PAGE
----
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My Toddler Is Pulling Out Hair...Her OWN

My Toddler Is Pulling Out Hair…Her OWN

By Amalah

Hi,

When I wrote to you a few weeks ago I thought sleep training my one year old was as good as it gets. But now we have a real crisis on our hands! I checked your archives and can’t see a similar query, so please answer this one…maybe you or your excellent commenters can help us.

Our adorable 2.5 year old daughter has always been sweet and easy-going and happy. We recently moved and took an international trip in the space of a week, so things have been hectic here. But we have been settled for three weeks now in our new home. For the last two weeks she has become a terrific terror. I attributed her mischief to the fact that we had just moved, tearing up photos and peeling off wallpaper and coloring on doors, and tried to distract her and redirect.

Well, the mischief got too much so I put her back in the crib for naps (she switched to a bed around the time we moved). This seemed to be going perfectly, as she has always been a child who enjoyed taking naps. Until I noticed tufts of hair on the floor around the crib and her bed (where she sleeps at night).

She is pulling out her hair! In the space of two weeks, she has bald spots:( I’ve watched her do it: she snuggles up with her fingers in her mouth as per her usual wont and then rubs her other hand on the sheet. Then right before dropping off, she runs her fingers through her hair and pulls out a tuft which she then plays with until she is sleeping. It’s a very gentle tug, not a yank and she seems very placid the whole time.

She only pulls at nap/bedtime and only a little bit each time. But it is already so disturbingly noticeable.

Please help me figure out how to distract her and stop this depressing behavior. I really want it to stop before it becomes a strong habit.

Thank you!

Believe it or not, this is a very common habit for toddlers. While it looks bizarre and painful and a tad disturbing, hair twirling/pulling is a self-comforting/soothing habit, akin to thumbsucking or bouncing/bumping their head against the mattress.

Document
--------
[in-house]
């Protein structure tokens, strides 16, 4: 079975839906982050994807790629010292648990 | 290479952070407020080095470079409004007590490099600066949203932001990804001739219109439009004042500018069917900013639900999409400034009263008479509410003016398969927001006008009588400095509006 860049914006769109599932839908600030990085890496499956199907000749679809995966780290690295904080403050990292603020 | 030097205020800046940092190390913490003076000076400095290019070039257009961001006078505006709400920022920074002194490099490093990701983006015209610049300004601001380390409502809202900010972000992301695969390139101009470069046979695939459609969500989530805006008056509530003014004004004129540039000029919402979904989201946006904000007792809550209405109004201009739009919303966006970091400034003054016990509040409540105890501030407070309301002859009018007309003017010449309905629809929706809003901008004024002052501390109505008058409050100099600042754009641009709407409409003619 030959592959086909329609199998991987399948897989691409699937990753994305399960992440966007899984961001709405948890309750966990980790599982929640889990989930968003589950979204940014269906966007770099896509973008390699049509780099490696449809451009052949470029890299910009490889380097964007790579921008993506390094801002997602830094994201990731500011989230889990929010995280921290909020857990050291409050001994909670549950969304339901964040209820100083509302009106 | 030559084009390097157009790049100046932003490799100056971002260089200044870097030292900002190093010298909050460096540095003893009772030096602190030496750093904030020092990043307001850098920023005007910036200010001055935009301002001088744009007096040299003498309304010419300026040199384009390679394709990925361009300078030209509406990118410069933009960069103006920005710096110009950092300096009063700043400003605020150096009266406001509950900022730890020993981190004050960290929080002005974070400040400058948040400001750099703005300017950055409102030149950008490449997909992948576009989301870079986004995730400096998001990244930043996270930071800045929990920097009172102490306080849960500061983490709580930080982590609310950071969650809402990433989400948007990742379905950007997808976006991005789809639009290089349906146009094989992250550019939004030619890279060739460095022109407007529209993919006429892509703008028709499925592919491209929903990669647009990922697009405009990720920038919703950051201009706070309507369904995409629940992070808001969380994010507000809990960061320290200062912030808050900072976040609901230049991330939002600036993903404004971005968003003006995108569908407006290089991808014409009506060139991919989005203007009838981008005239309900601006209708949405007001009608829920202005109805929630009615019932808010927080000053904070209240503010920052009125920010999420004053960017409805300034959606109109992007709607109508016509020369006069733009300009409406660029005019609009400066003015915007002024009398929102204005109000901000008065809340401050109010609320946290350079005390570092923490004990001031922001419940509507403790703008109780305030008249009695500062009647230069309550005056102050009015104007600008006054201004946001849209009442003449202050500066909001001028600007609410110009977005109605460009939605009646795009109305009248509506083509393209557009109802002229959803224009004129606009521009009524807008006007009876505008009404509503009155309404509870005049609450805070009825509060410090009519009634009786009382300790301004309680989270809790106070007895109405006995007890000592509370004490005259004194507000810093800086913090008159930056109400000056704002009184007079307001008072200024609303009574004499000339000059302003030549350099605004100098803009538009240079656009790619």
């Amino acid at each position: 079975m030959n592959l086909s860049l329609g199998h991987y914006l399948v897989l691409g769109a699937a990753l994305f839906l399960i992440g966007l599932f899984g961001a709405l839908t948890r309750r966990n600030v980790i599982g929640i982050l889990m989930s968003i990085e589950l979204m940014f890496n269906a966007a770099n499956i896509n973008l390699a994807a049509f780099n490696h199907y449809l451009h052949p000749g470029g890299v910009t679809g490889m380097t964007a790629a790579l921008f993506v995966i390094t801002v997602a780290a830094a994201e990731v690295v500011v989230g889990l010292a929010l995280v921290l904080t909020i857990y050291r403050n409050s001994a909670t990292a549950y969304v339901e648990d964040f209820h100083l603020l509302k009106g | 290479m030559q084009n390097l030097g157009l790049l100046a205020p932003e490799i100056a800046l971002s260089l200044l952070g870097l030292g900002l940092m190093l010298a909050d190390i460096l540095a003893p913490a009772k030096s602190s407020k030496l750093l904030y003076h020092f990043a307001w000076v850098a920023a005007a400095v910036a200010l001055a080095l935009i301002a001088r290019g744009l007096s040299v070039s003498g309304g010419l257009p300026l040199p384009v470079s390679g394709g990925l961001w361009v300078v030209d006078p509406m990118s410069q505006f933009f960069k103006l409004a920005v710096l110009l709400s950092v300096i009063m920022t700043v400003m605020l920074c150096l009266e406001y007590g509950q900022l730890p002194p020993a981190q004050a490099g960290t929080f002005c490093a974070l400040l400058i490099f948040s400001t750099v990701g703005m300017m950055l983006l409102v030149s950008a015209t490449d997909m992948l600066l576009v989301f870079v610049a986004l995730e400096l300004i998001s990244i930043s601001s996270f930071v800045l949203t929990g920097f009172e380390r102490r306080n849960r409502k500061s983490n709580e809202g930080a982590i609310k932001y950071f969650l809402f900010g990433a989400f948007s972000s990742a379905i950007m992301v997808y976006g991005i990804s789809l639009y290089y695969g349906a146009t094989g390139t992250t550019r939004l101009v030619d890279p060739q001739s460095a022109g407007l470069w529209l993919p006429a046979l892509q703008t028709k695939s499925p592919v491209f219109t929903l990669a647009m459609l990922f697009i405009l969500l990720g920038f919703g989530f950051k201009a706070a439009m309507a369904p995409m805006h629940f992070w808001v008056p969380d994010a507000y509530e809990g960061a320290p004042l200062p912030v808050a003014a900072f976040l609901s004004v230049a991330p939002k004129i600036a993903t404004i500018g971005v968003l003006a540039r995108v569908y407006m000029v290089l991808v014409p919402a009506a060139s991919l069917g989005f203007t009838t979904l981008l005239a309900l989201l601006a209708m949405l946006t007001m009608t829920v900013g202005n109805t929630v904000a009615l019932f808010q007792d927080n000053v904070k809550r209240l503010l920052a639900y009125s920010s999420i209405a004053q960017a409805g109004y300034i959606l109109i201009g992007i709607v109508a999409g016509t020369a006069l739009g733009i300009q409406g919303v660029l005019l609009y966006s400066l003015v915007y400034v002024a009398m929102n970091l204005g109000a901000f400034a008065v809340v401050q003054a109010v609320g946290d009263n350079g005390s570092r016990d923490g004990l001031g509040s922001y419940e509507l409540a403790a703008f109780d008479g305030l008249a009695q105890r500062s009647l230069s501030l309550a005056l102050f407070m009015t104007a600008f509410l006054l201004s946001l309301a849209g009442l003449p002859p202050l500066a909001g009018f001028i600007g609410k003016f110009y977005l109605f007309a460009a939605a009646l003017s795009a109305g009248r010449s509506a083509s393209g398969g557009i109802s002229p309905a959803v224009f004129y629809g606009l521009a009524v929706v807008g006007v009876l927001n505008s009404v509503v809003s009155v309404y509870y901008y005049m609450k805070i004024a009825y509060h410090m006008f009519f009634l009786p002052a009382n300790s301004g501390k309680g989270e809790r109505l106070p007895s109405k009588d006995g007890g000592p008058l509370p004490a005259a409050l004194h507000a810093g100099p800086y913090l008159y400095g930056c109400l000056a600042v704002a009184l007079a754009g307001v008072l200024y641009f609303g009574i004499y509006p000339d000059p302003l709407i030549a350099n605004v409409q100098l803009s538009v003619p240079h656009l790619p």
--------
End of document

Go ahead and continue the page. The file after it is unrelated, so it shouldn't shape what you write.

And the good news, most toddlers will lose the habit all on their own. Like most nervous tics or bad habits, it’s best not to make a huge scolding deal about it. Shame will lead to self-consciousness, which will lead to more anxiety, and thus an even deeper/stronger need for her to self-soothe via her compulsion of choice.

And oh yes, this is very much tied to stress and likely a by-product of her recent move. Hooray! She’s treating her hair like a blanket or lovey, basically. So here’s what I would suggest you try:

  1. Get her a new very special soft furry toy to take to bed. Possibly furry enough to mimic the length and feel of her own hair. Or if stuffed animals aren’t her thing, a doll with super realistic hair, or perhaps something from the Taggies line of toys/blankets. She’s old enough to safely have some toys or small blankies in the crib with her, so try to give her something else to fidget with instead of her own hair.
  2. If toy/loveys don’t work, um…consider leaving a hair clump for her. Kind of gross, but since she’s playing with the yanked out tufts of hair, maybe she’d be content to skip the yanking if she can go straight to whatever tactile satisfaction she gets from playing with the hair?
  3. Take a look at her pre-nap and bedtime routine and see if there’s anything you can do to up the relaxation/de-stress factors. Add some lavender or aromatherapy to her bath, having some soothing music playing in her room.